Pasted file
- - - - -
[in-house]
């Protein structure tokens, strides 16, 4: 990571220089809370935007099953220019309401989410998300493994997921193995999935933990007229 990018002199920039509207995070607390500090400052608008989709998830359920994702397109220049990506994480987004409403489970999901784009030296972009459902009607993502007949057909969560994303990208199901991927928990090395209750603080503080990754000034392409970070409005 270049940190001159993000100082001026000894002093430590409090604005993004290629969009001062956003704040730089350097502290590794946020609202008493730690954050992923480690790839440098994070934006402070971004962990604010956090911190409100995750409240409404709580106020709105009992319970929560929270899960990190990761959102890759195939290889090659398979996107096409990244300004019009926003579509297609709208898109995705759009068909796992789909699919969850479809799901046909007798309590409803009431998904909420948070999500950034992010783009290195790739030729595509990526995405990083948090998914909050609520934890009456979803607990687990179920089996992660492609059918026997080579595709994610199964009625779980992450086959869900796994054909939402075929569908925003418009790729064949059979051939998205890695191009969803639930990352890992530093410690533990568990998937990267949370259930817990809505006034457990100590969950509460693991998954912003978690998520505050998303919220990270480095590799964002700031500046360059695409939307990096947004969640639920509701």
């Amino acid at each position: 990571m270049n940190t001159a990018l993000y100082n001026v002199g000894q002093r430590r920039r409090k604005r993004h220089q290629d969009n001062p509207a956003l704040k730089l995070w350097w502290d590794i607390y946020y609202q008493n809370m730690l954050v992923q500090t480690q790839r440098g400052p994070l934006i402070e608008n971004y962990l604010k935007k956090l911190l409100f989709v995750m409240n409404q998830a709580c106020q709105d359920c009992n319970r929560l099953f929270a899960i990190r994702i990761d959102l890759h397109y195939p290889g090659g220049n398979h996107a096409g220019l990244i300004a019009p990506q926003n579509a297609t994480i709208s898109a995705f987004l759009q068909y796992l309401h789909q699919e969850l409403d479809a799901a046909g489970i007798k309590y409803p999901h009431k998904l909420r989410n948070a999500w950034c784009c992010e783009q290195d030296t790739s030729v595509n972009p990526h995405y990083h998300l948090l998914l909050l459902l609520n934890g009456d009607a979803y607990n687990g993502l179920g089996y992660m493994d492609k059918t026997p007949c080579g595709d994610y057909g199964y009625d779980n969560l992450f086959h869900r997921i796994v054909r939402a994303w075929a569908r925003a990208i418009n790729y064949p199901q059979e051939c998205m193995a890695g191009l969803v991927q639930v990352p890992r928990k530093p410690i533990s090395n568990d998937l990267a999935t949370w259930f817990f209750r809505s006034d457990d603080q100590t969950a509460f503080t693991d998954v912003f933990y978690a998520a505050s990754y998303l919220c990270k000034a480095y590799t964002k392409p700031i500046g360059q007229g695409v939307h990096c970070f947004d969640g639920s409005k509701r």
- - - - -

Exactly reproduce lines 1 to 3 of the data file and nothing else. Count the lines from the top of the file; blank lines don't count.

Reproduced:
[in-house]
């Protein structure tokens, strides 16, 4: 990571220089809370935007099953220019309401989410998300493994997921193995999935933990007229 990018002199920039509207995070607390500090400052608008989709998830359920994702397109220049990506994480987004409403489970999901784009030296972009459902009607993502007949057909969560994303990208199901991927928990090395209750603080503080990754000034392409970070409005 270049940190001159993000100082001026000894002093430590409090604005993004290629969009001062956003704040730089350097502290590794946020609202008493730690954050992923480690790839440098994070934006402070971004962990604010956090911190409100995750409240409404709580106020709105009992319970929560929270899960990190990761959102890759195939290889090659398979996107096409990244300004019009926003579509297609709208898109995705759009068909796992789909699919969850479809799901046909007798309590409803009431998904909420948070999500950034992010783009290195790739030729595509990526995405990083948090998914909050609520934890009456979803607990687990179920089996992660492609059918026997080579595709994610199964009625779980992450086959869900796994054909939402075929569908925003418009790729064949059979051939998205890695191009969803639930990352890992530093410690533990568990998937990267949370259930817990809505006034457990100590969950509460693991998954912003978690998520505050998303919220990270480095590799964002700031500046360059695409939307990096947004969640639920509701």
């Amino acid at each position: 990571m270049n940190t001159a990018l993000y100082n001026v002199g000894q002093r430590r920039r409090k604005r993004h220089q290629d969009n001062p509207a956003l704040k730089l995070w350097w502290d590794i607390y946020y609202q008493n809370m730690l954050v992923q500090t480690q790839r440098g400052p994070l934006i402070e608008n971004y962990l604010k935007k956090l911190l409100f989709v995750m409240n409404q998830a709580c106020q709105d359920c009992n319970r929560l099953f929270a899960i990190r994702i990761d959102l890759h397109y195939p290889g090659g220049n398979h996107a096409g220019l990244i300004a019009p990506q926003n579509a297609t994480i709208s898109a995705f987004l759009q068909y796992l309401h789909q699919e969850l409403d479809a799901a046909g489970i007798k309590y409803p999901h009431k998904l909420r989410n948070a999500w950034c784009c992010e783009q290195d030296t790739s030729v595509n972009p990526h995405y990083h998300l948090l998914l909050l459902l609520n934890g009456d009607a979803y607990n687990g993502l179920g089996y992660m493994d492609k059918t026997p007949c080579g595709d994610y057909g199964y009625d779980n969560l992450f086959h869900r997921i796994v054909r939402a994303w075929a569908r925003a990208i418009n790729y064949p199901q059979e051939c998205m193995a890695g191009l969803v991927q639930v990352p890992r928990k530093p410690i533990s090395n568990d998937l990267a999935t949370w259930f817990f209750r809505s006034d457990d603080q100590t969950a509460f503080t693991d998954v912003f933990y978690a998520a505050s990754y998303l919220c990270k000034a480095y590799t964002k392409p700031i500046g360059q007229g695409v939307h990096c970070f947004d969640g639920s409005k509701r």